Courtesy of Burt Rigid Box, Inc.
Courtesy of Burt Rigid Box, Inc.

Looking Backward: F.N. Burt Co., 500 Seneca

by / Jul. 22, 2015 12am EST

“Manufacturers for the retail trade know the value of an attractive package as a stimulant to produce sales, and many concerns call on Burt’s know-how, born of long experience in box designing.” –Buffalo Courier Express, September 21, 1952

The F.N. Burt Co., 500 Seneca Street, employed as many as 2,500 people to make up to four million boxes per day for manufacturers across the United States and Canada. Frederick Northrup Burt founded the company in 1886 in a single-story space at 440 Main Street, entered the box-making business in 1896, and began construction of the plant at Seneca and Hamburg streets in 1900. Multiple plant expansions took place between 1902 and 1916, and a steel-reinforced concrete expansion nearly doubled the plant facilities between 1926 and 1927. This undated image, taken in the steel-reinforced concrete addition sometime in the 1940s, shows some of its mostly female workforce hard at work.


A photo posted by The Public (@publicbflo) on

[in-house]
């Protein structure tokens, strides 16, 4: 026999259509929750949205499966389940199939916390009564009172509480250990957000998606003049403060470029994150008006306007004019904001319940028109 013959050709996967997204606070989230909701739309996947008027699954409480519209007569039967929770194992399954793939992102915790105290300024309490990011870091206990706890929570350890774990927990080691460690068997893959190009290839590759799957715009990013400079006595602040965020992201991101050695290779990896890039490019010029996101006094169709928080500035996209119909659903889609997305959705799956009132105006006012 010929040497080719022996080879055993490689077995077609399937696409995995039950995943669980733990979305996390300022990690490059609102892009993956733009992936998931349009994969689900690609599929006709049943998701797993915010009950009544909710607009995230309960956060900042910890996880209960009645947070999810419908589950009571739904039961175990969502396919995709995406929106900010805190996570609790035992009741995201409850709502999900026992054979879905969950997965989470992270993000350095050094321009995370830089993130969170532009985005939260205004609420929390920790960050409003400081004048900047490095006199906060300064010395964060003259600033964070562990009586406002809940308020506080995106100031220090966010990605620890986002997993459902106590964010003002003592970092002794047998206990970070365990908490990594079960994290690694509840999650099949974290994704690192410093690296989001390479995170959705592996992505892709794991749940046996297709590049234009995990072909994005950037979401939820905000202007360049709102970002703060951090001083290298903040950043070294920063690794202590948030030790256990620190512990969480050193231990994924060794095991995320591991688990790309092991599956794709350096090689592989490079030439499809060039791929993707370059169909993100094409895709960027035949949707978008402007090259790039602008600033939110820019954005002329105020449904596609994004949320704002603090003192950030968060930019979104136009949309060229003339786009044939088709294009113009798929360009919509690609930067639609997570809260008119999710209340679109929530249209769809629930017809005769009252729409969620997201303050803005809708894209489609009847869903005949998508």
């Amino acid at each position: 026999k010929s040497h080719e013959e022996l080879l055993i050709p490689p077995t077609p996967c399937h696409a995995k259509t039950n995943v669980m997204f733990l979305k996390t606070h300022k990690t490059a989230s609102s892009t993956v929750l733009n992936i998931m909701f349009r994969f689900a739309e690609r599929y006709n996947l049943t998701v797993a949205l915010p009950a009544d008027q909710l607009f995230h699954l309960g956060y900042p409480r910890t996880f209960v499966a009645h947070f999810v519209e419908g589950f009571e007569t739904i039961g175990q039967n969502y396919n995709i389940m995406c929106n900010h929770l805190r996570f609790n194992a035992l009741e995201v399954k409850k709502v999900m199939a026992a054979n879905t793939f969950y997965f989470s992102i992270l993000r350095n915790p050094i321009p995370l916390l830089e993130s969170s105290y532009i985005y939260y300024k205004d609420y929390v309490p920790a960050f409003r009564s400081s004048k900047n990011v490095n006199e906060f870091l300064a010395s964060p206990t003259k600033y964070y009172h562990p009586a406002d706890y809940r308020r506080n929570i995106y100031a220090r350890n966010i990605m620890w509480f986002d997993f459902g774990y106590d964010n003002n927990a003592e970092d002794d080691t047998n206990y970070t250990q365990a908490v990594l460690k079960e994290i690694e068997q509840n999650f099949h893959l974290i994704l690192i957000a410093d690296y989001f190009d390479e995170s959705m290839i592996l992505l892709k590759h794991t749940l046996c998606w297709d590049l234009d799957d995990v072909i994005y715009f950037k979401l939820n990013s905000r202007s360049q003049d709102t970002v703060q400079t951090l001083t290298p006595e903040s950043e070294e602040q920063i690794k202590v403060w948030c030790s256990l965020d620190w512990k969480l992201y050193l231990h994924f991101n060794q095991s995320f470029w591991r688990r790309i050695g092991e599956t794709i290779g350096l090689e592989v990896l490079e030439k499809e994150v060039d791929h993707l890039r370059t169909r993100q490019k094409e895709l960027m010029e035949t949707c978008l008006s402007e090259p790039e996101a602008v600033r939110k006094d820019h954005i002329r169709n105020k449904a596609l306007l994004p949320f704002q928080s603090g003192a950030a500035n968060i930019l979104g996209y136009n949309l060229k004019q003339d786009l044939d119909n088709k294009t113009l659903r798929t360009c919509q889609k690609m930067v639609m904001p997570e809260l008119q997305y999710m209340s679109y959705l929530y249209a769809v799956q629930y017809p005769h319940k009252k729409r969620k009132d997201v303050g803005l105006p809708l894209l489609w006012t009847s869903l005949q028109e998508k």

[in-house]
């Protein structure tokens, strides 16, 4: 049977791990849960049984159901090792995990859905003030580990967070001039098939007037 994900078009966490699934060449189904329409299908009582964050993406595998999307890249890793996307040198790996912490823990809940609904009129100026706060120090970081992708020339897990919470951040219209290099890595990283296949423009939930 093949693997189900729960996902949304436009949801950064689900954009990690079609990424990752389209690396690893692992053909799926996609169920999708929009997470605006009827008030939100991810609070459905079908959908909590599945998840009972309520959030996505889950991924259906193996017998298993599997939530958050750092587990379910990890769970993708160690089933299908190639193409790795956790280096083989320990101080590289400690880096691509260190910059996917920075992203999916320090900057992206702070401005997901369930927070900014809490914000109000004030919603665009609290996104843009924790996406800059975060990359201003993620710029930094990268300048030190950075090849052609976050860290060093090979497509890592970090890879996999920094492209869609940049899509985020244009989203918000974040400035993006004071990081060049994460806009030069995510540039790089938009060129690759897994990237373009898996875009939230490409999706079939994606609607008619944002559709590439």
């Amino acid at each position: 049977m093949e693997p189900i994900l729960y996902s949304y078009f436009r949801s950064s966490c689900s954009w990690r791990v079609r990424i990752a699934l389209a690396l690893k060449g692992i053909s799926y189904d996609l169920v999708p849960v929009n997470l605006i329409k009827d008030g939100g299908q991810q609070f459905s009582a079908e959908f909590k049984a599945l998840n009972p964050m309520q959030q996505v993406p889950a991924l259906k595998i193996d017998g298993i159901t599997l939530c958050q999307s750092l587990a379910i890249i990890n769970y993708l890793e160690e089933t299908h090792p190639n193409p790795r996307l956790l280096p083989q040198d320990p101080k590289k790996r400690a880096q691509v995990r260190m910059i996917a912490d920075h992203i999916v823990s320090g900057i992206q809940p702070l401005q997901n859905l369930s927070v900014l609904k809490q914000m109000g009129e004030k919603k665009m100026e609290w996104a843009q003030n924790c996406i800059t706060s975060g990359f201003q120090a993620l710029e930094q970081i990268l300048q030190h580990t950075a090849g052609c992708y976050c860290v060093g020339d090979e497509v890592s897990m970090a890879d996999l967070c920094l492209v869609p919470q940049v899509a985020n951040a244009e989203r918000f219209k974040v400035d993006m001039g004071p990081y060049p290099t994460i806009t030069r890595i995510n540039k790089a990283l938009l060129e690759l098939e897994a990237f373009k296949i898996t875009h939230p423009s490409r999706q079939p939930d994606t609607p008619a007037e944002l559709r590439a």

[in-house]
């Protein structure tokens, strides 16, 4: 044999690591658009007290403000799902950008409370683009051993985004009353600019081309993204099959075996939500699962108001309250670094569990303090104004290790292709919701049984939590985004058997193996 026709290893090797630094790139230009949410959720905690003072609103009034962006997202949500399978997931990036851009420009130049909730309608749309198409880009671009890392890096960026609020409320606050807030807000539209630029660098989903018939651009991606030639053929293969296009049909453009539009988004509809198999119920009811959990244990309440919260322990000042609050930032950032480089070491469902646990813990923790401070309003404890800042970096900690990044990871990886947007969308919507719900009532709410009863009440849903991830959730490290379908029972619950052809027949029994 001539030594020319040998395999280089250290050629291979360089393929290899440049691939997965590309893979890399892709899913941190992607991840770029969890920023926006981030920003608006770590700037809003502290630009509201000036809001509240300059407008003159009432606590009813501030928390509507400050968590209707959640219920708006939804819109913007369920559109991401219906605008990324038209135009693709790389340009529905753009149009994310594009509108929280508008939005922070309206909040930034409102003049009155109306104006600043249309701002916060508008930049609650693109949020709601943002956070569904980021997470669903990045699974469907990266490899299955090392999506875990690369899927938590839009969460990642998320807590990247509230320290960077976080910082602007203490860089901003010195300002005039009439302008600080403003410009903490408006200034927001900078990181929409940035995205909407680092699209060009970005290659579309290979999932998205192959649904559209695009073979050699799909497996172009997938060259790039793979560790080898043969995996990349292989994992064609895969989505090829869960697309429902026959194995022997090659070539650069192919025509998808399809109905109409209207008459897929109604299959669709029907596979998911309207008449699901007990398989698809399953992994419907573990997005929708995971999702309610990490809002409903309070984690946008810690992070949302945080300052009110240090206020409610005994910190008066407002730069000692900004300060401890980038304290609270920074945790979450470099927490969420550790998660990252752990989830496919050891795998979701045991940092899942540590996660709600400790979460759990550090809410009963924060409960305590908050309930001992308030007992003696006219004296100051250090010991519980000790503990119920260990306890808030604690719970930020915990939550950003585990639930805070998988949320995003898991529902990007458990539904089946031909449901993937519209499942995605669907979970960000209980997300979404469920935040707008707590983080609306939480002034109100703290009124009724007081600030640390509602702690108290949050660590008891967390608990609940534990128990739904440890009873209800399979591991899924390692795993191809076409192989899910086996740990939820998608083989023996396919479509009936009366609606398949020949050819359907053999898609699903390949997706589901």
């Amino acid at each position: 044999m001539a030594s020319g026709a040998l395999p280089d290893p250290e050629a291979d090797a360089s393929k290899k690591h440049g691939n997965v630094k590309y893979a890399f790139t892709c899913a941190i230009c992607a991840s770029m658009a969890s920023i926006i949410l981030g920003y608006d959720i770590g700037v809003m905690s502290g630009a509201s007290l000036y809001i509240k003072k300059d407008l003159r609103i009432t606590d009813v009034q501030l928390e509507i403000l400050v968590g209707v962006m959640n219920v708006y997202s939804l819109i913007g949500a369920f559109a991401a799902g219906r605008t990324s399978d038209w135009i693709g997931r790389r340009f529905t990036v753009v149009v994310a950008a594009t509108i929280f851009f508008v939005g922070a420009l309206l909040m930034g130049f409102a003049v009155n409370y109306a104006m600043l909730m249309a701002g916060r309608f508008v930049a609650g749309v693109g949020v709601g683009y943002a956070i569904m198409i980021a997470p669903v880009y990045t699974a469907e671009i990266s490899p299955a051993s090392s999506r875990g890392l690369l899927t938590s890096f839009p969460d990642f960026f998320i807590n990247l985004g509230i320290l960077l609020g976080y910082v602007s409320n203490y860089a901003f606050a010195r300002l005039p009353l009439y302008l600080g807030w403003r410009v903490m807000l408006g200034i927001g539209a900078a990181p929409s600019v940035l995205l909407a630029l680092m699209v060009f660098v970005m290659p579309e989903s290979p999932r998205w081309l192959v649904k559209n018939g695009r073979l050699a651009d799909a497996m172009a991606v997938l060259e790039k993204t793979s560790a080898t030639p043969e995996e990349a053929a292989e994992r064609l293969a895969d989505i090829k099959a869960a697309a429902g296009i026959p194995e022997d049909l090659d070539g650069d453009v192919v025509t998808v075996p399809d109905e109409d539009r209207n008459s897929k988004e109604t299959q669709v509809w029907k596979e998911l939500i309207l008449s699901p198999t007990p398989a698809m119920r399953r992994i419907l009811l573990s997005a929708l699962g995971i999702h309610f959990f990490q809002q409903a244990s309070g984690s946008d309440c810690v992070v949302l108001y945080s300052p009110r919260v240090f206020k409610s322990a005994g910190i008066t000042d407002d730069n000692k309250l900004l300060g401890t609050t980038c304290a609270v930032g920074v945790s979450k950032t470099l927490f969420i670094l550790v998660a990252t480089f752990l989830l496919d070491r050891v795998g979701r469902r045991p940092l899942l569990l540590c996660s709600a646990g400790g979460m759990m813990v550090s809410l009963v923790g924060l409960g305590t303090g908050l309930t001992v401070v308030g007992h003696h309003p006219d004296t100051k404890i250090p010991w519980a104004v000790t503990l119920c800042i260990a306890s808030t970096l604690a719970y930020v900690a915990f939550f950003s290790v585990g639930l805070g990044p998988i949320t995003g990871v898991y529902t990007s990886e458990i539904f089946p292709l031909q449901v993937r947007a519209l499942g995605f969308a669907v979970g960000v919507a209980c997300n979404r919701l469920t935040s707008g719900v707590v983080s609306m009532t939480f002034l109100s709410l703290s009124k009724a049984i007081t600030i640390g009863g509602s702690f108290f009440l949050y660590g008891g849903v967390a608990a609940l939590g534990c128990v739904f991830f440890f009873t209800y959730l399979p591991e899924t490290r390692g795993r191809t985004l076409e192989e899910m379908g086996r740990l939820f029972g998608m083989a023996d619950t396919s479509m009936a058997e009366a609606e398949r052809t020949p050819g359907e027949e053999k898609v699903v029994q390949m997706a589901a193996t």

Mary Rebecca Cass, general manager of F.N. Burt from 1909 to 1935, grew the company from a small printing outfit to reportedly the world’s largest paper box manufacturer. Burt made boxes for everything from mascara to face powder, facial creams, hair dye, candy, pencils, birthday candles, ribbon, ice cream, pharmaceuticals, cigarettes with familiar names like Pall Mall and Egyptian Deities, and the many products of the Larkin Co. As early as 1917, the California Perfume Co., predecessor to Avon Products, retained Burt to make its round, oval, and oblong cosmetics boxes. Burt even invented the “paper cone cup” for water coolers—a product line sold to a competitor in 1925.

In 1959, the year that the I-190 East Buffalo section opened, the F.N. Burt Co. closed its Seneca Street plant and moved all operations to a new plant on Walden Avenue in Cheektowaga. In 2010, 500 Seneca Street LLC, a partnership between Frontier Development Initiatives and developer Sam Savarino, purchased the vacant complex and announced plans for a mixed-use project named 500 Seneca. Today, work is wrapping up on renovations. Tommyrotter Distillery, one of the building tenants, opened last weekend.


A photo posted by Billy Sandora-Nastyn (@billybobn) on


Image courtesy of Burt Rigid Box, Inc.